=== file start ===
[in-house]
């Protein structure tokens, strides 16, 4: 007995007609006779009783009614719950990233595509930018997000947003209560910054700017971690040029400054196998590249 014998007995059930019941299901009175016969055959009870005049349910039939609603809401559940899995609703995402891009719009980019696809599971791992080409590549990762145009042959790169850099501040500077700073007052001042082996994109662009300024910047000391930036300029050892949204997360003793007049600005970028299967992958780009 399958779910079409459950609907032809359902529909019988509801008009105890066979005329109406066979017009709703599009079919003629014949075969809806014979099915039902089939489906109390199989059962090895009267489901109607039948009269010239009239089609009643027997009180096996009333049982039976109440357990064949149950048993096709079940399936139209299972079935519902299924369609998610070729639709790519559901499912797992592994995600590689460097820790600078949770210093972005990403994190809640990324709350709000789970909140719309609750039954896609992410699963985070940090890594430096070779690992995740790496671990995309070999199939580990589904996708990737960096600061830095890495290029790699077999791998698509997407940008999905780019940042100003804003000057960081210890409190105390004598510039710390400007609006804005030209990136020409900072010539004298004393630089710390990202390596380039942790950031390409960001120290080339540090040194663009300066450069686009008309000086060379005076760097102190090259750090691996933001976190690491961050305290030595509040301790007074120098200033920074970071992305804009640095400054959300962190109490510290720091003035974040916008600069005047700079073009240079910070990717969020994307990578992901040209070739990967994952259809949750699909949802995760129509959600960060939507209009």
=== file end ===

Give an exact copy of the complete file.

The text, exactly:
[in-house]
């Protein structure tokens, strides 16, 4: 007995007609006779009783009614719950990233595509930018997000947003209560910054700017971690040029400054196998590249 014998007995059930019941299901009175016969055959009870005049349910039939609603809401559940899995609703995402891009719009980019696809599971791992080409590549990762145009042959790169850099501040500077700073007052001042082996994109662009300024910047000391930036300029050892949204997360003793007049600005970028299967992958780009 399958779910079409459950609907032809359902529909019988509801008009105890066979005329109406066979017009709703599009079919003629014949075969809806014979099915039902089939489906109390199989059962090895009267489901109607039948009269010239009239089609009643027997009180096996009333049982039976109440357990064949149950048993096709079940399936139209299972079935519902299924369609998610070729639709790519559901499912797992592994995600590689460097820790600078949770210093972005990403994190809640990324709350709000789970909140719309609750039954896609992410699963985070940090890594430096070779690992995740790496671990995309070999199939580990589904996708990737960096600061830095890495290029790699077999791998698509997407940008999905780019940042100003804003000057960081210890409190105390004598510039710390400007609006804005030209990136020409900072010539004298004393630089710390990202390596380039942790950031390409960001120290080339540090040194663009300066450069686009008309000086060379005076760097102190090259750090691996933001976190690491961050305290030595509040301790007074120098200033920074970071992305804009640095400054959300962190109490510290720091003035974040916008600069005047700079073009240079910070990717969020994307990578992901040209070739990967994952259809949750699909949802995760129509959600960060939507209009």